These eight new indicators show the proportion of public school students in Years 3, 5, 7 and 9 who achieved the proficiency standard in Reading and Numeracy in the annual National Assessment Program – Literacy and Numeracy (NAPLAN).
To achieve proficiency, students must meet much higher standards of reading and numeracy than the national minimum standards reported under our old OBM framework. The proficiency standards were set by the Department based on some provisional work by the Australian Curriculum, Assessment and Reporting Authority (ACARA) in consultation with state and territory education jurisdictions.
They indicate the proportion of students who demonstrate the literacy or numeracy skills that most students should have acquired by Years 3, 5, 7 and 9. Proficiency standards are therefore much better indicators of the quality of students’ literacy and numeracy skills and knowledge than national minimum standards.
Results for these new NAPLAN indicators are not comparable to the national minimum standards indicators reported under the old OBM. Results against the national minimum standards will continue to be reported in appendices of our annual reports.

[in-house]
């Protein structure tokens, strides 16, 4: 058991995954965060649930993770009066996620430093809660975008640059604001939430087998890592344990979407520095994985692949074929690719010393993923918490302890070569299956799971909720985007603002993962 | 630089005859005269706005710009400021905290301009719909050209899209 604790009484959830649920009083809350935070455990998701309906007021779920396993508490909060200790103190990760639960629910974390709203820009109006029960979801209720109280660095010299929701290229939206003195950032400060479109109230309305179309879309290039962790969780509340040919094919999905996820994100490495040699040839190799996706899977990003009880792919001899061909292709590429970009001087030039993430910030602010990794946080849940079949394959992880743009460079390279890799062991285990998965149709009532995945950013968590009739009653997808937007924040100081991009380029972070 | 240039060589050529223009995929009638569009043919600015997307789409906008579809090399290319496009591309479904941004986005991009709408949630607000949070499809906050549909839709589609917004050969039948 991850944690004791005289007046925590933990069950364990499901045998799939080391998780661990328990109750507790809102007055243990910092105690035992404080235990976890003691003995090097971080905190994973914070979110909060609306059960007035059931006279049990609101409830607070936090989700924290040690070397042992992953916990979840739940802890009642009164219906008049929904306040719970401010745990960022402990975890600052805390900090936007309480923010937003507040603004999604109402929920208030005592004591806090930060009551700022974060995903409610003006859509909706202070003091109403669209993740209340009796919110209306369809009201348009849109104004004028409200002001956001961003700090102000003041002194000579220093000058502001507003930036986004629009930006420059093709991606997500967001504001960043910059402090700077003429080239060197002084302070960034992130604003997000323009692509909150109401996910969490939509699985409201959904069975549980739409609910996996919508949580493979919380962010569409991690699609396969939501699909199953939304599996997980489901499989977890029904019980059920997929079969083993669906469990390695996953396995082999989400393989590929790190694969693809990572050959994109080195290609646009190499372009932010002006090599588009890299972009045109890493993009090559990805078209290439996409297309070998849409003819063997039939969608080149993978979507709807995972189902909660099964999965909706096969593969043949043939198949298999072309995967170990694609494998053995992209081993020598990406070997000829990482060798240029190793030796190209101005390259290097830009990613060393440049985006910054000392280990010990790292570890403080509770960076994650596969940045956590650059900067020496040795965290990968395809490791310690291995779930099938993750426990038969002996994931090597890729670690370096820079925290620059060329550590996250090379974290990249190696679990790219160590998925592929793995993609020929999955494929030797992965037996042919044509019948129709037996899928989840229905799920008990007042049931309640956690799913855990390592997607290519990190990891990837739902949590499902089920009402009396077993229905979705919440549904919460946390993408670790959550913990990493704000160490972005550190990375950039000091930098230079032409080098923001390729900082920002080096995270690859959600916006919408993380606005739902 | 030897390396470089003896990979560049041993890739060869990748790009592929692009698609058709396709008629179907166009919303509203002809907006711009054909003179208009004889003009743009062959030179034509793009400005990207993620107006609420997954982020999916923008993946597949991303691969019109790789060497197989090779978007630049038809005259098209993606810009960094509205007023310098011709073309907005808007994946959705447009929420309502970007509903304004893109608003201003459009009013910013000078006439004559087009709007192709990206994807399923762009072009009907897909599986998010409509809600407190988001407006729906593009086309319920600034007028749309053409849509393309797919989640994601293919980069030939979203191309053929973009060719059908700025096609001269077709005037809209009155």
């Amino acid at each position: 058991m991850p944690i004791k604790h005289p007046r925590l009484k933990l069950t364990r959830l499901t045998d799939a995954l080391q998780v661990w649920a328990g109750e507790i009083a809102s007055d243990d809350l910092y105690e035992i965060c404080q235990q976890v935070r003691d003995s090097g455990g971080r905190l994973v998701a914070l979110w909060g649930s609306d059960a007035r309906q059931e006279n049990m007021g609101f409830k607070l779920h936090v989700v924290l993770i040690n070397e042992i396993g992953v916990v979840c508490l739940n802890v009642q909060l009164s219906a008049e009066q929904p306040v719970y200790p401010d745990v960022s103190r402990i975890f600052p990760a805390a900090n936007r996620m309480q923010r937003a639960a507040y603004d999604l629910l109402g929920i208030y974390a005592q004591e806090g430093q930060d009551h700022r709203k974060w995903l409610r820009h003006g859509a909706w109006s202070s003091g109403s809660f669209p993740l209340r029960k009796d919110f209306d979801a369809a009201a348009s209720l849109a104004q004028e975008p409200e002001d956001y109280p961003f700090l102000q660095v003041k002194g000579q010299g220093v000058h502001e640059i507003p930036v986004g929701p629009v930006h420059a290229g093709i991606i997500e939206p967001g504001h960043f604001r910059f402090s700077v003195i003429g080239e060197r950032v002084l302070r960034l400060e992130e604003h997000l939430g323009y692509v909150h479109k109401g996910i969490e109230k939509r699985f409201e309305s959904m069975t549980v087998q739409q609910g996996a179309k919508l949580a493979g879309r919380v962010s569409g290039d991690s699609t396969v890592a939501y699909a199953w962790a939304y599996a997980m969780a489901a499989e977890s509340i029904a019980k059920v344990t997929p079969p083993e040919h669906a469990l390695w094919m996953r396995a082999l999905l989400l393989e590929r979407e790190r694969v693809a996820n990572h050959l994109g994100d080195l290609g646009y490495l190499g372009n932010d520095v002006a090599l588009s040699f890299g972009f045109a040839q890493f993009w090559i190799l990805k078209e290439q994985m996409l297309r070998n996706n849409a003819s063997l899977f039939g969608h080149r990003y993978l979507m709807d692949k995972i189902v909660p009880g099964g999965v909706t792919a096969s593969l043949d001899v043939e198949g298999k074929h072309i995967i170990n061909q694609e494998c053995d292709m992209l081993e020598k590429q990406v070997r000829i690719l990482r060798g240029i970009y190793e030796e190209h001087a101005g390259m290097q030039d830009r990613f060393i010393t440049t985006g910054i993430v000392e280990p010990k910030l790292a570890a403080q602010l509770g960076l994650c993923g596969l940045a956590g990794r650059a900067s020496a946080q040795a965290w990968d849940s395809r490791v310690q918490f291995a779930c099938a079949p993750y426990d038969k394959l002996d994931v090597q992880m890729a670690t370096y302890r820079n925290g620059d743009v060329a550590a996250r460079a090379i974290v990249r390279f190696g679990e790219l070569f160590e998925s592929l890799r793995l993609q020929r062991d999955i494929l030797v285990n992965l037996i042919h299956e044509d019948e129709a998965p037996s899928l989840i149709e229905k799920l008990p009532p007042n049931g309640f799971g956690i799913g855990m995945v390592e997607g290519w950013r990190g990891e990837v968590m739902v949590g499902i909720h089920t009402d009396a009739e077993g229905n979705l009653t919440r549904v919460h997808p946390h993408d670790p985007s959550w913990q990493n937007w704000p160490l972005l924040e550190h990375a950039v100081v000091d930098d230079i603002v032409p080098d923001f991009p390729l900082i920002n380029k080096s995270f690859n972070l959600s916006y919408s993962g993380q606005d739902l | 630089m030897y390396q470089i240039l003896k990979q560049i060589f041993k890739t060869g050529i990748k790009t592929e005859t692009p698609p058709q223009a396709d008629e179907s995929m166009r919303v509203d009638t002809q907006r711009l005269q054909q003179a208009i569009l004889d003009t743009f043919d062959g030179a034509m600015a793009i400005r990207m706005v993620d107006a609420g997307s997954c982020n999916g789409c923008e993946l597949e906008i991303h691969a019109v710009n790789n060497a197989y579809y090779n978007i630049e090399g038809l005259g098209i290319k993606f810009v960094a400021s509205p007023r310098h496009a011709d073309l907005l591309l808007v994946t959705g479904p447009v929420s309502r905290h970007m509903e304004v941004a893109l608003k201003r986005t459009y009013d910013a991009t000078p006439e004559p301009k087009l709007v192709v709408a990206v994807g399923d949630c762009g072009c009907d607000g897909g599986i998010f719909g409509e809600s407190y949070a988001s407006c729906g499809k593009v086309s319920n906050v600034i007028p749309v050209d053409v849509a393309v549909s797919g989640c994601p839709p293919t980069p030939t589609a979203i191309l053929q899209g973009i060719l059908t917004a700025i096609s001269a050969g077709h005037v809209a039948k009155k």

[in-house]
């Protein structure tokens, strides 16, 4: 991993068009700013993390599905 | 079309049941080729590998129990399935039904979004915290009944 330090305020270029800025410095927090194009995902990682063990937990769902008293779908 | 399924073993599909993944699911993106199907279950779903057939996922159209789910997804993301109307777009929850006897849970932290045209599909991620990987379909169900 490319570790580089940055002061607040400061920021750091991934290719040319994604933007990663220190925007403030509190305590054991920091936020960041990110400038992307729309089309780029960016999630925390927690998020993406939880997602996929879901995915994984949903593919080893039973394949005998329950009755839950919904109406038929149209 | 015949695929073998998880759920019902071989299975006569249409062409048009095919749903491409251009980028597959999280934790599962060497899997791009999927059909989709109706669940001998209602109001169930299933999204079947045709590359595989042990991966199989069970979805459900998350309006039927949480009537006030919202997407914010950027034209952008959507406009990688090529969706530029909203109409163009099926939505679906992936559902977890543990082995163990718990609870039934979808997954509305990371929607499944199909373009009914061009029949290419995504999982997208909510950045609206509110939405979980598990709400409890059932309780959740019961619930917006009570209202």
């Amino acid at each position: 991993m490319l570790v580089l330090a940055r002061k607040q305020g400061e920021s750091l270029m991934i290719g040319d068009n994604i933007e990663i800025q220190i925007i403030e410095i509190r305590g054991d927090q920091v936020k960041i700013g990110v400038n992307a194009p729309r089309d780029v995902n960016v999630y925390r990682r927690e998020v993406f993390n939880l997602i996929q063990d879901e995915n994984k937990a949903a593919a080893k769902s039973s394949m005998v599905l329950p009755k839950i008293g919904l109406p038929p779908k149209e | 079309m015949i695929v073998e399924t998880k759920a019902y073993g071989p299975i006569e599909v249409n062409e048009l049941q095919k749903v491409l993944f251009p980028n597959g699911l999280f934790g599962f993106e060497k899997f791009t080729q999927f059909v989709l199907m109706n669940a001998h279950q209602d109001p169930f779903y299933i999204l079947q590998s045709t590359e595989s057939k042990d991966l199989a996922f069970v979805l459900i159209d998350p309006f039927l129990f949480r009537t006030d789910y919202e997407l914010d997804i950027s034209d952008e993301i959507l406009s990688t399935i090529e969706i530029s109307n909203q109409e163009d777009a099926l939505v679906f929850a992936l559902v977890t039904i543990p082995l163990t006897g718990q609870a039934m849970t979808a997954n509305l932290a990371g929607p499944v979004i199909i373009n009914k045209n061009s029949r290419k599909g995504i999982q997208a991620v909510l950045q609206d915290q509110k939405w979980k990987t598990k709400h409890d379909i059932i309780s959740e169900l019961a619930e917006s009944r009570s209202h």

Key efficiency indicators show how efficiently we are delivering our Services.
Service 1 – Public Primary Education
Cost per student full time equivalents (primary)
This indicator was retained from the old framework but with a change to the calculation methodology. It is the total cost of services for public primary education, divided by the average full time equivalent of public primary school students across the financial year.
Service 2 – Public Secondary Education
Cost per student full time equivalents (secondary)
This indicator was retained from the old framework but with a change to the calculation methodology. It is the total cost of services for secondary primary education, divided by the average full time equivalent of public secondary school students across the financial year.
Service 3 – Regulation and Non-Government Sector Assistance
Cost of non-government school regulatory services per non-government school
This new indicator is the total cost of providing regulatory services to non-government schools, divided by the number of non-government schools across the financial year.
Cost of teacher regulatory services per teacher
This indicator was retained from the old framework but with a change to the calculation methodology. It is the total cost of providing services to the Teacher Registration Board of Western Australia, divided by the number of teachers across the financial year.
Service 4 – Support to the School Curriculum and Standards Authority
Cost per student of support to the School Curriculum and Standards Authority
This new indicator is the total cost of providing resources to the School Curriculum and Standards Authority to assist it in performing its statutory functions for Western Australian school students, divided by the average full time equivalent of Western Australian school students across the financial year.